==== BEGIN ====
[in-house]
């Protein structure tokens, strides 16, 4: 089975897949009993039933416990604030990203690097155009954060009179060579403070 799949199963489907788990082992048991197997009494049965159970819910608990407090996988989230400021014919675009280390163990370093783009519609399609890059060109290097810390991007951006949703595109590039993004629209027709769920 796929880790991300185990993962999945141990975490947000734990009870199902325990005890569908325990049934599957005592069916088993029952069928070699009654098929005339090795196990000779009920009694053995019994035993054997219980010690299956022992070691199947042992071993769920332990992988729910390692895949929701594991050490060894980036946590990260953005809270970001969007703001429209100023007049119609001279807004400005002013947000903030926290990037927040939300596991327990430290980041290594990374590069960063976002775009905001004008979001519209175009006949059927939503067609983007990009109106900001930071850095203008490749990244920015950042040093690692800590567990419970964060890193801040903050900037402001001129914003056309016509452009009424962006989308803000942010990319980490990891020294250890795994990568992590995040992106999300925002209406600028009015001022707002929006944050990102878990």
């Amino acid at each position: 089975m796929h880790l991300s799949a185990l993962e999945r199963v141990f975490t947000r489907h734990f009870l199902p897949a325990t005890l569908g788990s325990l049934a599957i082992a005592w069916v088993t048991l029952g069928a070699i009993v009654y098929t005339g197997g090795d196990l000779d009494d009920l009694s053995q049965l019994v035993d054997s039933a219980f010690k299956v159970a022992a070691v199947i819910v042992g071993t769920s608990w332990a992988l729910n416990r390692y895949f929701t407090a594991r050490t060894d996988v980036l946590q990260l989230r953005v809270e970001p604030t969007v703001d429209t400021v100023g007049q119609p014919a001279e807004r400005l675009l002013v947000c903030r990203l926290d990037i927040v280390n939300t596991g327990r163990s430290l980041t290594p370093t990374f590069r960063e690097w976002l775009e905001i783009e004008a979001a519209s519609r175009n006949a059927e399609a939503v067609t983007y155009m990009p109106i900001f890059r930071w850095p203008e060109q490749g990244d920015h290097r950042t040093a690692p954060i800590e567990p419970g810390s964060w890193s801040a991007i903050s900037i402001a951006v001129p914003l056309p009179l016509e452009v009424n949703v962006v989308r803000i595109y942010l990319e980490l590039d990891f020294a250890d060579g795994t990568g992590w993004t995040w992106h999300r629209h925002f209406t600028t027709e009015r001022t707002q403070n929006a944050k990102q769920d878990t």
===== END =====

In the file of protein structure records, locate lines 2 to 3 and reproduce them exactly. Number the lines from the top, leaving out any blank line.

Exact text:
């Protein structure tokens, strides 16, 4: 089975897949009993039933416990604030990203690097155009954060009179060579403070 799949199963489907788990082992048991197997009494049965159970819910608990407090996988989230400021014919675009280390163990370093783009519609399609890059060109290097810390991007951006949703595109590039993004629209027709769920 796929880790991300185990993962999945141990975490947000734990009870199902325990005890569908325990049934599957005592069916088993029952069928070699009654098929005339090795196990000779009920009694053995019994035993054997219980010690299956022992070691199947042992071993769920332990992988729910390692895949929701594991050490060894980036946590990260953005809270970001969007703001429209100023007049119609001279807004400005002013947000903030926290990037927040939300596991327990430290980041290594990374590069960063976002775009905001004008979001519209175009006949059927939503067609983007990009109106900001930071850095203008490749990244920015950042040093690692800590567990419970964060890193801040903050900037402001001129914003056309016509452009009424962006989308803000942010990319980490990891020294250890795994990568992590995040992106999300925002209406600028009015001022707002929006944050990102878990």
């Amino acid at each position: 089975m796929h880790l991300s799949a185990l993962e999945r199963v141990f975490t947000r489907h734990f009870l199902p897949a325990t005890l569908g788990s325990l049934a599957i082992a005592w069916v088993t048991l029952g069928a070699i009993v009654y098929t005339g197997g090795d196990l000779d009494d009920l009694s053995q049965l019994v035993d054997s039933a219980f010690k299956v159970a022992a070691v199947i819910v042992g071993t769920s608990w332990a992988l729910n416990r390692y895949f929701t407090a594991r050490t060894d996988v980036l946590q990260l989230r953005v809270e970001p604030t969007v703001d429209t400021v100023g007049q119609p014919a001279e807004r400005l675009l002013v947000c903030r990203l926290d990037i927040v280390n939300t596991g327990r163990s430290l980041t290594p370093t990374f590069r960063e690097w976002l775009e905001i783009e004008a979001a519209s519609r175009n006949a059927e399609a939503v067609t983007y155009m990009p109106i900001f890059r930071w850095p203008e060109q490749g990244d920015h290097r950042t040093a690692p954060i800590e567990p419970g810390s964060w890193s801040a991007i903050s900037i402001a951006v001129p914003l056309p009179l016509e452009v009424n949703v962006v989308r803000i595109y942010l990319e980490l590039d990891f020294a250890d060579g795994t990568g992590w993004t995040w992106h999300r629209h925002f209406t600028t027709e009015r001022t707002q403070n929006a944050k990102q769920d878990t």